A former principal at a Colorado charter elementary school claims that she was fired after she tried to stop a school policy that she believed embarrassed kids who received free lunch, Rawstory reports.
Noelle Roni, former principal at Peak to Peak Charter School, revealed in an interview published by the Daily Camera on Monday that her disagreement with the school, which she believes led to her firing, was over the stamping of children’s hands if they received free lunch or did not have enough money in their school account to pay for lunch.
“As soon as I saw it happening, I was like, ‘No, this is not OK,’ ” Roni told the Daily Camera. “The students felt so humiliated, like they had done something wrong. They didn’t want to go into the lunchroom any more. It’s unethical and disrespectful.”
In an email sent to parents last November, the school claims that the former principal’s firing was not a form of retaliation for Roni’s complaint stating that she was in a hostile work environment, Rawstory reports.
Roni’s lawyer explained in a memo that she asked cafeteria workers to stop stamping the hands of children who couldn’t afford lunch. Cafeteria workers continued stamping children’s hands, so Roni met with the food-services manager and other school leaders, Rawstory reports.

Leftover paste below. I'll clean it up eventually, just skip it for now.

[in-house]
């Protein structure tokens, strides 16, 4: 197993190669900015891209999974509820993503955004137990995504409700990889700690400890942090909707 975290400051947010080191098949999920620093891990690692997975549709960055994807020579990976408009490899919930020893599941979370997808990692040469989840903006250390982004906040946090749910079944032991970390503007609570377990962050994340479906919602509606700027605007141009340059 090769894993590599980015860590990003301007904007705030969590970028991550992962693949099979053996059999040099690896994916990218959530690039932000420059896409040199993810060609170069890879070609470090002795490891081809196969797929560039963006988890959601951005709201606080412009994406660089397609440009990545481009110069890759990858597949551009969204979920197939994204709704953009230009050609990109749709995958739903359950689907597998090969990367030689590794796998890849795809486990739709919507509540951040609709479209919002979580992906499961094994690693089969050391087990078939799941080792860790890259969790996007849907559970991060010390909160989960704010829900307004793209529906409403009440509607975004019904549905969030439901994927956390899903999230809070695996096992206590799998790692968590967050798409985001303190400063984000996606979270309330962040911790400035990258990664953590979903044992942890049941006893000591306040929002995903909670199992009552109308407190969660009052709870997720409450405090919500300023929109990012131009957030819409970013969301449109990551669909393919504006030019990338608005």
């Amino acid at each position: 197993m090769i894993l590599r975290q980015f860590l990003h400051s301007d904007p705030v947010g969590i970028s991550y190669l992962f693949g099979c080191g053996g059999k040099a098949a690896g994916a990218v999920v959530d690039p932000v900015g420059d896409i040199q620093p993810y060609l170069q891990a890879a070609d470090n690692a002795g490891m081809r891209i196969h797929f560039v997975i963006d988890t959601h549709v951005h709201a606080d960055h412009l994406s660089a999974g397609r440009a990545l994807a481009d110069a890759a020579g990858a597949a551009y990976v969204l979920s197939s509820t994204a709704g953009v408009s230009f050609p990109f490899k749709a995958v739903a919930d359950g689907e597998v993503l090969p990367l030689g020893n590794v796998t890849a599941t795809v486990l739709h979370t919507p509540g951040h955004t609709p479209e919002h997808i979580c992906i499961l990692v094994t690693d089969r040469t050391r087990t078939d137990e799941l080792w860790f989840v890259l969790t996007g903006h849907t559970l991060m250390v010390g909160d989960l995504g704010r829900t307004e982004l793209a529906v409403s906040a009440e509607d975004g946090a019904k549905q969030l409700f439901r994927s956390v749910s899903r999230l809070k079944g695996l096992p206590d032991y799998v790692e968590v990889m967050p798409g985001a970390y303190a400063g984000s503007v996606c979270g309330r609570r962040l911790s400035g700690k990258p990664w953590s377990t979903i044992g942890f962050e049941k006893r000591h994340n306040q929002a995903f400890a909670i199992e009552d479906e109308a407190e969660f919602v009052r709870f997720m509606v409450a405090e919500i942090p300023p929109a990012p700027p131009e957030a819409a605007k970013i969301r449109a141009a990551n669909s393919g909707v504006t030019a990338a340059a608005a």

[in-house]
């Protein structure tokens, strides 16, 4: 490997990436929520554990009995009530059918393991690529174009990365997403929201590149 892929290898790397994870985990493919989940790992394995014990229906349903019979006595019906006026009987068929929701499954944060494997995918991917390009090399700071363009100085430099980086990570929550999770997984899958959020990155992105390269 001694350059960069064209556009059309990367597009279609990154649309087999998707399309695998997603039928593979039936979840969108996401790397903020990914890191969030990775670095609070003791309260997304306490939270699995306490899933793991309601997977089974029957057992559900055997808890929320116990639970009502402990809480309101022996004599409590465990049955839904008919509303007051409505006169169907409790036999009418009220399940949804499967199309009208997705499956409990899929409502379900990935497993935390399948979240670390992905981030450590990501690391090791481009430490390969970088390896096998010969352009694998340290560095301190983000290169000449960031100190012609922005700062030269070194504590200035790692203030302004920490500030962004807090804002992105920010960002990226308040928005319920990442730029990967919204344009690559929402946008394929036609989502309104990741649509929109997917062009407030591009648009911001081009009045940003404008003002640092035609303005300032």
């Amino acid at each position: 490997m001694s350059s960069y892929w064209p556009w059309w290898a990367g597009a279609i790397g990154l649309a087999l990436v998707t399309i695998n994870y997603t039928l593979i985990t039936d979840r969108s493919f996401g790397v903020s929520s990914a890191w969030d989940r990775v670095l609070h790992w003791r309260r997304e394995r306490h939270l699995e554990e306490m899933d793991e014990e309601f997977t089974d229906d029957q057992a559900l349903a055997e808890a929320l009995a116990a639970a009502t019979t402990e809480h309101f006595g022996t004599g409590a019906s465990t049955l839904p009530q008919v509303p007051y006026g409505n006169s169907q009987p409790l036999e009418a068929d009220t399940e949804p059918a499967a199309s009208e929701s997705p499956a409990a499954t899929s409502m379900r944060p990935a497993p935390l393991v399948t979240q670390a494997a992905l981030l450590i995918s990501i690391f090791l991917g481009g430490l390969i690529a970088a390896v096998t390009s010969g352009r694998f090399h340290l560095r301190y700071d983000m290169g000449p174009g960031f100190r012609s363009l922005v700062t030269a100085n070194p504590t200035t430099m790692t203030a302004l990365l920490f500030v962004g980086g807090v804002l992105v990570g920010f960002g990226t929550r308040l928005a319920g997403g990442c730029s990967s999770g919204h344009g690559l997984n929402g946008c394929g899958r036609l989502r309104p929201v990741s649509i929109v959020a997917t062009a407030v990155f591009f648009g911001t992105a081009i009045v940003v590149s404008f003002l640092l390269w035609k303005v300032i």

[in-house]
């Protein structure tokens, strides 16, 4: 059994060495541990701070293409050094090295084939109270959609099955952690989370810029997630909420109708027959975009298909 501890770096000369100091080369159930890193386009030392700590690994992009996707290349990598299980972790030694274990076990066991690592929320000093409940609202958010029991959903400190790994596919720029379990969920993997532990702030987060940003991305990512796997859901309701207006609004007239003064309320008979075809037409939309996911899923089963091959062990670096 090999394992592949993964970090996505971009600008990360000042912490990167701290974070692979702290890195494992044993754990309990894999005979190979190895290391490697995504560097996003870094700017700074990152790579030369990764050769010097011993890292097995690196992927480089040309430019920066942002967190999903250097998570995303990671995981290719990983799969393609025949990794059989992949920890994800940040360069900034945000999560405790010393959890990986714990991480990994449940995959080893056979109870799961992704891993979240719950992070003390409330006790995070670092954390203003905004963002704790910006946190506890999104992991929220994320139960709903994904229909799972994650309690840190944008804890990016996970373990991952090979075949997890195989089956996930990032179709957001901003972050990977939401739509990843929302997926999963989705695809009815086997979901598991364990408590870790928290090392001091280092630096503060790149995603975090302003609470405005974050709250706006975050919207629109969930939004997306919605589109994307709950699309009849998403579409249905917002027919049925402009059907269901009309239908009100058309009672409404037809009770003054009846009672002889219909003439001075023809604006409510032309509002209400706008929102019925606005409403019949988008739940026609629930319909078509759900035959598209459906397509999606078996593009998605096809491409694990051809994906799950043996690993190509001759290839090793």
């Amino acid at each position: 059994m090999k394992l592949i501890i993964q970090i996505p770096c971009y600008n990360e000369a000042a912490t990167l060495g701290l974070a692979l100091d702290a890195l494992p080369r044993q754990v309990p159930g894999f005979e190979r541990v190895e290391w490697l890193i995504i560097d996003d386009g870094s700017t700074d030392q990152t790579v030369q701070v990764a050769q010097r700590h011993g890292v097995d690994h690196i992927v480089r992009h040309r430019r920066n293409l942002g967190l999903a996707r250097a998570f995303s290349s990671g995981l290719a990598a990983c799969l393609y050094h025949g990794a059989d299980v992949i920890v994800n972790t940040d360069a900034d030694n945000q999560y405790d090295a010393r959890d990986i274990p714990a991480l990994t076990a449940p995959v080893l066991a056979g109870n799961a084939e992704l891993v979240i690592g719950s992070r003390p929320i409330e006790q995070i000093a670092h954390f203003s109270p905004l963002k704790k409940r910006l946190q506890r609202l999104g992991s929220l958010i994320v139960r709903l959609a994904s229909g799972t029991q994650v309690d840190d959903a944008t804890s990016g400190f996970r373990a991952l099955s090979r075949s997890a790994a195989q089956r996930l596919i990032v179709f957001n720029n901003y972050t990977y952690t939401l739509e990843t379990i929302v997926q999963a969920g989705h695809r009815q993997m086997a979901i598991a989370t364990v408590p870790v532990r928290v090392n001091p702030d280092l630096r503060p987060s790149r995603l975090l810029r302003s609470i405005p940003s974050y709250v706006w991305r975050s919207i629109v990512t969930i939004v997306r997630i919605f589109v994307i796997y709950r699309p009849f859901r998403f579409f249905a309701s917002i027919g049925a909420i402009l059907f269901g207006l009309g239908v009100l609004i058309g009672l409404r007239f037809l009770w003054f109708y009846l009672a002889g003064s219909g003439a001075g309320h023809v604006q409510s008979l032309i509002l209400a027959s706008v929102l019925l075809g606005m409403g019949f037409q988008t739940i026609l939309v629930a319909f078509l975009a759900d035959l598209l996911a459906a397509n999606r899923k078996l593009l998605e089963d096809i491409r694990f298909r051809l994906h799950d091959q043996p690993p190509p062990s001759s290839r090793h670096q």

Everyone agreed that the stamping practice should stop, according to a memo. The food-services manager resigned, and Roni’s lawyer believes a disciplinary letter was placed in her file for “unprofessional conduct” after she refused to take the blame for the food-services manager’s resignation, Rawstory reports.
Rawstory reports that three weeks after cafeteria workers agreed to stop the hand-stamping practice, Roni says Evelyn Bernstein, a grandparent who was upset that her grandchildren were still getting their hand stamped, contacted her.
Bernstein later told the Daily Camera that her grandson was given a cheese sandwich while the rest of the children were given pizza, a discrepancy she believes is because her grandson qualifies for free lunch. Bernstein said that the child was embarrassed and did not want to eat a hot lunch at the school again.
Peak to Peak’s board of directors did not address allegations regarding hand-stamping, but said in a statement that “Peak to Peak does not condone or tolerate unlawful retaliation,” Rawstory reports.